Verzonden: dinsdag 5 juli 2011 22:39
Aan: Commons Developers List
Onderwerp: Re: [math] puzzled by generics in root solvers

Hi Gilles,

----- "Gilles Sadowski" <gilles@harfang.homelinux.org> a écrit :

> Hello.
>
> > [...]
> > >
> > > The purpose of the "BaseUnivariateRealSolver<T>" is to avoid code
> > > duplication in CM. It must be general enough so that CM
> developers
> > > should
> > > not implement an "AbstractXxxsolver" that would not inherit from
> it.
> >
> > OK, so I think we need to introduce slight changes.
> >
> > [...]
> > >
> > > > I need access to the
> > > > function and I need access to the counter. So i think I will
> add
> > > > some accessors for them. Does this seems reasonable to other
> > > > developers ?
> > >
> > > In refactoring the "solvers" package, I removed a lot of
> "protected"
> > > fields.
> > > The current design shows that they were not necessary. Also they
> are
> > > not
> > > desirable because they break encapsulation. I'd rather find a way
> to
> > > avoid
> > > accessors, and figure out why the new interface does not fit in
> the
> > > design;
> > > if we can change it to fit or if we can improve the design so that
> it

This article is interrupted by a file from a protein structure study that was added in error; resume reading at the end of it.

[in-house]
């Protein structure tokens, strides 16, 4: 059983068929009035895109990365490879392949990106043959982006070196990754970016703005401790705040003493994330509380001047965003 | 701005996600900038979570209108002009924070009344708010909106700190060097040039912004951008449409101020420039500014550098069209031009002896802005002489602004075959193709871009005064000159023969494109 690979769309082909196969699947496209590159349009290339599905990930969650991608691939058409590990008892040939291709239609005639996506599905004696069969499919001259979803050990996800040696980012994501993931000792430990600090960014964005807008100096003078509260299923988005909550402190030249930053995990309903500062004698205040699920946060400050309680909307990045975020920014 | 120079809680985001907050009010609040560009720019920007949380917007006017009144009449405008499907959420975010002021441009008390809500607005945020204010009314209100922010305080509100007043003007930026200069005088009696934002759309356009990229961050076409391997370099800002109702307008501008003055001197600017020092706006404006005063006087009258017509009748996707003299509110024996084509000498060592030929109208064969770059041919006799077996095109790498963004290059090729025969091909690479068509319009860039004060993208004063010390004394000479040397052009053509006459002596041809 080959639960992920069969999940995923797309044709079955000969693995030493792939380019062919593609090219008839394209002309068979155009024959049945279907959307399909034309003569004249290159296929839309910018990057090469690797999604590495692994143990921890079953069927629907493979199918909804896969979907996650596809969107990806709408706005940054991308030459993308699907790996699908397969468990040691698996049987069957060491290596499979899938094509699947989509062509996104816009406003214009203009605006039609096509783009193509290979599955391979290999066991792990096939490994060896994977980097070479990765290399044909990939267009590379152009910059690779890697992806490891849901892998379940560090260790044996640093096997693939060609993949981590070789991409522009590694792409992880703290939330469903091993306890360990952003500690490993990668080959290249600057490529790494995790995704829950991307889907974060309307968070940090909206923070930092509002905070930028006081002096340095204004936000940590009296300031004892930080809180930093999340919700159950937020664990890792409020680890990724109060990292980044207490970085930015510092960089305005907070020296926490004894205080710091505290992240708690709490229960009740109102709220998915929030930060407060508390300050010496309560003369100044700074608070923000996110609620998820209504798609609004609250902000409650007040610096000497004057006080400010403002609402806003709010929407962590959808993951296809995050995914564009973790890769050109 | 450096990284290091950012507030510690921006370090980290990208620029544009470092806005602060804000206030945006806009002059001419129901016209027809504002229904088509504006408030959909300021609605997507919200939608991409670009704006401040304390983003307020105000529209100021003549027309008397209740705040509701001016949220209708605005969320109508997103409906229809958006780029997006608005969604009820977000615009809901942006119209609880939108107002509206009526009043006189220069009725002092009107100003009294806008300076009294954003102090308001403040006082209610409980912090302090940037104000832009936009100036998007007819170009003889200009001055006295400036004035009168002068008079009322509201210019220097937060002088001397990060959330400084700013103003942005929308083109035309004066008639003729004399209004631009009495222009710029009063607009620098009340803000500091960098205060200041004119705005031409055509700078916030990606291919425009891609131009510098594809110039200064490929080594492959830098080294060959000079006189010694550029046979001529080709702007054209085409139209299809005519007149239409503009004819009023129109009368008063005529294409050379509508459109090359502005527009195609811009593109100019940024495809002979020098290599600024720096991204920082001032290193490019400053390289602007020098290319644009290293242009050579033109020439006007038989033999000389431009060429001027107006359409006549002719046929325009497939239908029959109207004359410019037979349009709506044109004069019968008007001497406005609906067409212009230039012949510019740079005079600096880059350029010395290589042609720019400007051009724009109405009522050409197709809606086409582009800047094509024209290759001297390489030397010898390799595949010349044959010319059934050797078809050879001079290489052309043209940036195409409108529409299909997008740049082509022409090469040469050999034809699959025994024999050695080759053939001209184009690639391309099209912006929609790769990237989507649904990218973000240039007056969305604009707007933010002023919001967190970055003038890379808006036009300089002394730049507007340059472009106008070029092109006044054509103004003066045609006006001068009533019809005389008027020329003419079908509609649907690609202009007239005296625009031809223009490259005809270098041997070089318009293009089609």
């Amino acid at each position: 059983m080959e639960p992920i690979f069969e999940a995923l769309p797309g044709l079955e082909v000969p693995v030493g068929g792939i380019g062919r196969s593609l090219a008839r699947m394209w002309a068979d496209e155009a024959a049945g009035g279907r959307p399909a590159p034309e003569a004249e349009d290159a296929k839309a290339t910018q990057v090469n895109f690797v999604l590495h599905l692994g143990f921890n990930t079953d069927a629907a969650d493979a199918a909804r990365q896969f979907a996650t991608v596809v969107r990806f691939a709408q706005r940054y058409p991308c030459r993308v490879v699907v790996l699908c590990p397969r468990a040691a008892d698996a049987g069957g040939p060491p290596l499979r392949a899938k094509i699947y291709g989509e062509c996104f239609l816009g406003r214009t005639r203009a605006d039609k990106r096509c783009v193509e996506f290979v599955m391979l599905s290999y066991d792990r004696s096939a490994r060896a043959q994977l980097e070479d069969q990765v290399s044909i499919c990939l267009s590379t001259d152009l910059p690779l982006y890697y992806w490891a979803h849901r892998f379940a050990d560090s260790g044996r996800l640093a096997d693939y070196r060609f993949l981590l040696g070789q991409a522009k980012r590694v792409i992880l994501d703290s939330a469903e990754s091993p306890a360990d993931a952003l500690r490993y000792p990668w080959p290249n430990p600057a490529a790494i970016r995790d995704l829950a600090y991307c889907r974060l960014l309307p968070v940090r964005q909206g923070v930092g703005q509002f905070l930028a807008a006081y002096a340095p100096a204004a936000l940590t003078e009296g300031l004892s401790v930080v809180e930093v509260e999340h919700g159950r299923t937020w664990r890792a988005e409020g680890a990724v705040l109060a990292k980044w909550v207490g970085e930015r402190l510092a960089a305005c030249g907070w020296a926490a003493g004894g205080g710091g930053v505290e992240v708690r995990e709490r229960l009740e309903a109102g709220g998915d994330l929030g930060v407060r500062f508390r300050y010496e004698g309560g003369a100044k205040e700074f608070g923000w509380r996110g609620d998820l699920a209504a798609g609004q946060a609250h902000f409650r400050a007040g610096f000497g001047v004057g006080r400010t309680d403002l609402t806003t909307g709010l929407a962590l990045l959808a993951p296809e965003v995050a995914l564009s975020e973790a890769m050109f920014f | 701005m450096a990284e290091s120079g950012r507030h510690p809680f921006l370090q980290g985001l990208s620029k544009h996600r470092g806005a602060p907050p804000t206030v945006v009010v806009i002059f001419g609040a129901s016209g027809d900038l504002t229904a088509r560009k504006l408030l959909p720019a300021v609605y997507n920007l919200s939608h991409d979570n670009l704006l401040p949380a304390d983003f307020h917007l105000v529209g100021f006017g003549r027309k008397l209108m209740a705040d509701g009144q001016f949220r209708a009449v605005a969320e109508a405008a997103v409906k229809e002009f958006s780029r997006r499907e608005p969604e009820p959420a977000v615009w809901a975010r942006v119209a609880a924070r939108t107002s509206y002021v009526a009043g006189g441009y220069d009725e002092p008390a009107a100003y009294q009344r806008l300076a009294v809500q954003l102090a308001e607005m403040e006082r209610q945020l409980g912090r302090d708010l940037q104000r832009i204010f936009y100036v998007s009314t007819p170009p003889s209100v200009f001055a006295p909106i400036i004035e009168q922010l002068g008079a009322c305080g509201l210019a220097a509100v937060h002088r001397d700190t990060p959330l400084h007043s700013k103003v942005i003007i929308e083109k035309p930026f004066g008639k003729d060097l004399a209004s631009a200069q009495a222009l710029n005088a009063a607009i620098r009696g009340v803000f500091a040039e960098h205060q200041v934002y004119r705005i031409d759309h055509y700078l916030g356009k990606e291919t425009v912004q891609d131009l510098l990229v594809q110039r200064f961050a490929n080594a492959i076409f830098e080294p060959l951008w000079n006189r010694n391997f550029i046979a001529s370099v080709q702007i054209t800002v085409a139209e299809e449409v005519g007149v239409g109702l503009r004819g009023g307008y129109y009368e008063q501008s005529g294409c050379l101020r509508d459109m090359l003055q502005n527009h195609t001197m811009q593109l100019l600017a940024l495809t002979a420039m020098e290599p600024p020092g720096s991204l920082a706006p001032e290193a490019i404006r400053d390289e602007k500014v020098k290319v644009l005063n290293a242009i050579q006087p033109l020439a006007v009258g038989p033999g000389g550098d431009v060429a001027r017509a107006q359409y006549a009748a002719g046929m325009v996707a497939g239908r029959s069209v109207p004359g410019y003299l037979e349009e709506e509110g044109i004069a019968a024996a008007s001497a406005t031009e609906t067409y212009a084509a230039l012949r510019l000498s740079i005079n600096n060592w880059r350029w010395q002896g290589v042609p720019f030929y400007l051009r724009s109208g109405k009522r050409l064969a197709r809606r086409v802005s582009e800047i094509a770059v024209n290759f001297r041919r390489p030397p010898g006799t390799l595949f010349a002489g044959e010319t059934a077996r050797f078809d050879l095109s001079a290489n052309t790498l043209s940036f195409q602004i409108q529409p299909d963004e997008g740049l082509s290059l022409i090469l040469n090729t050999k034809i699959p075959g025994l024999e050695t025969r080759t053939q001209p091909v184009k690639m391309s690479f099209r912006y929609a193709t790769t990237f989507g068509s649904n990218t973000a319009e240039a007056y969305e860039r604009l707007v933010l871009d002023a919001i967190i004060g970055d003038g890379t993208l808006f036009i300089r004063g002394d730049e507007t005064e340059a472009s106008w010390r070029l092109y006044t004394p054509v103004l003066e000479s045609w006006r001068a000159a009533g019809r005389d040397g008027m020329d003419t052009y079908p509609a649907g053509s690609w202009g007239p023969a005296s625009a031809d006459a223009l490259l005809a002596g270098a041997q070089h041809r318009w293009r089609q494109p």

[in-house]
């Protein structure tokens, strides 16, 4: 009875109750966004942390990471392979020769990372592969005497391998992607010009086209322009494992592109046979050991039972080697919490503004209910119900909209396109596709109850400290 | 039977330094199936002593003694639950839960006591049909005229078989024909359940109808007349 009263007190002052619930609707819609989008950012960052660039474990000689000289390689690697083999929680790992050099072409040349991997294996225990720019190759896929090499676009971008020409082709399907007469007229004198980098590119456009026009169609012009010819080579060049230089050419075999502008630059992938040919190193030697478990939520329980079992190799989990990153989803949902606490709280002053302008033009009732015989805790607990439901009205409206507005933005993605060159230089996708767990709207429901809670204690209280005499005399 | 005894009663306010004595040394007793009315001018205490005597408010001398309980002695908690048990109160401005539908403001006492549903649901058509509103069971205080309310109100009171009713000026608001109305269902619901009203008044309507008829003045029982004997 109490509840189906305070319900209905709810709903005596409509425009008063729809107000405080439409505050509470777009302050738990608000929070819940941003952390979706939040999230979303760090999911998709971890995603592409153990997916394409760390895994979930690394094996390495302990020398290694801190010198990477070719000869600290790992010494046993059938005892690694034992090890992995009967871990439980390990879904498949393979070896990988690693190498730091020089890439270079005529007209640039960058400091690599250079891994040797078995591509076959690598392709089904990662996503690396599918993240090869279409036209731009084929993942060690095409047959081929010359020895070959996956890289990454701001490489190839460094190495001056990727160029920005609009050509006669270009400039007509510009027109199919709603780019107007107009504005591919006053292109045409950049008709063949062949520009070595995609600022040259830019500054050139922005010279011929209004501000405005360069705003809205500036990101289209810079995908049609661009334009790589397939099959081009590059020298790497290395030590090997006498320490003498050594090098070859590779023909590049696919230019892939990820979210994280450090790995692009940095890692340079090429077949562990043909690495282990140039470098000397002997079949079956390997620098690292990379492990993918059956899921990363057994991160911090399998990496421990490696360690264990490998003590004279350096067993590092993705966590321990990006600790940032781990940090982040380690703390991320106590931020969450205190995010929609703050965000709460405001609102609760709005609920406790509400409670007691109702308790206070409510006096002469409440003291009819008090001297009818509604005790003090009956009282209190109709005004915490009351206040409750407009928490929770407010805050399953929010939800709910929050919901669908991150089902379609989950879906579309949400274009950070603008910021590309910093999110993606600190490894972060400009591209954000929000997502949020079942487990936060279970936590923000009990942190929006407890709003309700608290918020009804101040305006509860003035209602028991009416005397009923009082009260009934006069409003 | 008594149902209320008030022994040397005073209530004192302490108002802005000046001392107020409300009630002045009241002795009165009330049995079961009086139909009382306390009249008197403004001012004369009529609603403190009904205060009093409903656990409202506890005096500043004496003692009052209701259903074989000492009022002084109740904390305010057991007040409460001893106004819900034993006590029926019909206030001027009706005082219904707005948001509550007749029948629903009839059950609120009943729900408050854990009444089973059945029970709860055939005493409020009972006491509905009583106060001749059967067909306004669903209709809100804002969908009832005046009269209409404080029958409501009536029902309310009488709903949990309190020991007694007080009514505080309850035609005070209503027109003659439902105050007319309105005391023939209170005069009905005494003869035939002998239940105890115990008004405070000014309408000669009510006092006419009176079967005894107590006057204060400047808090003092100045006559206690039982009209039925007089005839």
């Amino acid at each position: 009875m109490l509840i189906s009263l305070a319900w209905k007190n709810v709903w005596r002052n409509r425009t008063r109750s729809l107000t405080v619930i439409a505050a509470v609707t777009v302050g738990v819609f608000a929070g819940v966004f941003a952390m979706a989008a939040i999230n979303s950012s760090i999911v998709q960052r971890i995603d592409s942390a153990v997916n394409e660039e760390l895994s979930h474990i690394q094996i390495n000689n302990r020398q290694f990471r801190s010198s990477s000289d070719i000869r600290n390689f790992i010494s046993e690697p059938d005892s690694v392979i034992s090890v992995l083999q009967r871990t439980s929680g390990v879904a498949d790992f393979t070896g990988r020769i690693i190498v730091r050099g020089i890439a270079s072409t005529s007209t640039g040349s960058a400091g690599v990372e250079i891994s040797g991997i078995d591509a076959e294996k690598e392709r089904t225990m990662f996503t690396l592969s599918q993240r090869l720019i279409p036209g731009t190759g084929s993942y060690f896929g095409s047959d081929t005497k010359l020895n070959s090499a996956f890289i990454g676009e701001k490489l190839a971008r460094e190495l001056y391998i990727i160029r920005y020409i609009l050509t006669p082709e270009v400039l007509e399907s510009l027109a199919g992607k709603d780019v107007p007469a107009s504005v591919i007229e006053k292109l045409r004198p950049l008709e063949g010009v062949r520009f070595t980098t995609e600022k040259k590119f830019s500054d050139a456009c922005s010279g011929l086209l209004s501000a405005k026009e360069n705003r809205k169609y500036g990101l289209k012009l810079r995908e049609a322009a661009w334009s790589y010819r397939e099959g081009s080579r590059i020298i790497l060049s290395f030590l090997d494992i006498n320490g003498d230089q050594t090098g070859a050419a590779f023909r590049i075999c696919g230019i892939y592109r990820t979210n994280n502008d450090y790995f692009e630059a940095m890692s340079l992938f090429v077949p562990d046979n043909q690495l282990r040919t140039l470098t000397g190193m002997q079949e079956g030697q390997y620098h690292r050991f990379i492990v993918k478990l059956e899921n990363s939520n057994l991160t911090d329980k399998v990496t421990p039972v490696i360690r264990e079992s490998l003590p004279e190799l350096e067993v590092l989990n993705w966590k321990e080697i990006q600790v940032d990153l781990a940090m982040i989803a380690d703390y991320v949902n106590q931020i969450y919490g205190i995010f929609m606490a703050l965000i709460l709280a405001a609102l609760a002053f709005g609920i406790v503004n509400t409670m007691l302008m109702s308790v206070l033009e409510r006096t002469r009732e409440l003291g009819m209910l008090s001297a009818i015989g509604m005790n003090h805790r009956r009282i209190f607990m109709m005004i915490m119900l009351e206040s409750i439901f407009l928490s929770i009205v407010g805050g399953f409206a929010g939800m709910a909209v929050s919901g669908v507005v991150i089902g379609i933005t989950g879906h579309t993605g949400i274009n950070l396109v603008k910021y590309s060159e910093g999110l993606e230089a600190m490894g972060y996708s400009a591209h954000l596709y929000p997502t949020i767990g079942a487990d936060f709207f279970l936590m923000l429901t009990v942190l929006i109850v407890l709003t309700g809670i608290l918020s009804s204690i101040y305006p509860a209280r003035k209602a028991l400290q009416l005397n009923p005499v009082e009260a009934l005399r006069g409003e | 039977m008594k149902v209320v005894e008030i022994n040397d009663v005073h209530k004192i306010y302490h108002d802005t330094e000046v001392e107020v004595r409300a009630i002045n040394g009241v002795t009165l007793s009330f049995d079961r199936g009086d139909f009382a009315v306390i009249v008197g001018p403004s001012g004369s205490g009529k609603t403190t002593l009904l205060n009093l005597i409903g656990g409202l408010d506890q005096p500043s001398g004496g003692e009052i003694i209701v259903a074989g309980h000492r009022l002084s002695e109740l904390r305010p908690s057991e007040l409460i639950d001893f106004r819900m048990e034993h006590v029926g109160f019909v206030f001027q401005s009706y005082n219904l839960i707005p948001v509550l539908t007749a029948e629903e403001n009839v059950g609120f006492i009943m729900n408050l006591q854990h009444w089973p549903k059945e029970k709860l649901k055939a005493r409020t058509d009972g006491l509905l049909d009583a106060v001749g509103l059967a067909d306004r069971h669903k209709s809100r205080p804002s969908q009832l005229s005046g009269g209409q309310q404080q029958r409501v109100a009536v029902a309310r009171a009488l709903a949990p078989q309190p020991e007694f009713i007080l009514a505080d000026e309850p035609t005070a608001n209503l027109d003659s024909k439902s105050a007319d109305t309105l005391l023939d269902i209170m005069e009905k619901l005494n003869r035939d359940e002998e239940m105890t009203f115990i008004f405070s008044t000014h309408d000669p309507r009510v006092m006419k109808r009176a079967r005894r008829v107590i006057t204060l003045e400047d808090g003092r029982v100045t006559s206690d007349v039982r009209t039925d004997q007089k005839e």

> > > fits...
> >
> > I'm still trying to find a way to solve my use case without adding
> these accessors, but up to now I failed.
> >
> > Here is my problem: we have introduced bracketed solvers that allow
> to drive the solver in selecting a specific side when converging close
> to a root. This is a very interesting feature as it really simplifies
> lots of top level management of epsilon values and small ugly tricks
> when the solver converges just on the wrong side from user point of
> view. The three new secant based solvers implement this feature
> autonomously, but it would be really interesting to have it available
> also for other regular solvers. So I started to implement a wrapper
> that would take a regular (non-bracketing) solver, use it to come
> close to a root and then add some checks and post-processing to
> slightly shift it to the right side in case the non-bracketing solver
> happens to have chosen the wrong side.
> >
> > At first, I thought this could be done as follows:
> >
> > public class BracketingWrapperSolver<FUNC extends
> UnivariateRealFunction>
> >     extends BaseAbstractUnivariateRealSolver<FUNC>
> >     implements BracketedUnivariateRealSolver<FUNC> {
> >
> >   private final BaseUnivariateRealSolver<FUNC> solver;
> >
> >   protected double doSolve() {
> >
> >     // call the underlying non-bracketing solver
> >     double x0 = solver.solve(getMaxEvaluations(), getFunction(),
> >                              getMin(), getMax(), getStartValue());
> >
> >     // create a bracketing solver for the very small neighborhood of
> the root
> >     PegasusSolver bracketing = new
> PegasusSolver(solver.getRelativeAccuracy(),
> >
> solver.getAbsoluteAccuracy());
> >
> >     // select the side
> >     bracketing.setAllowedSolutions(getAllowedSolutions());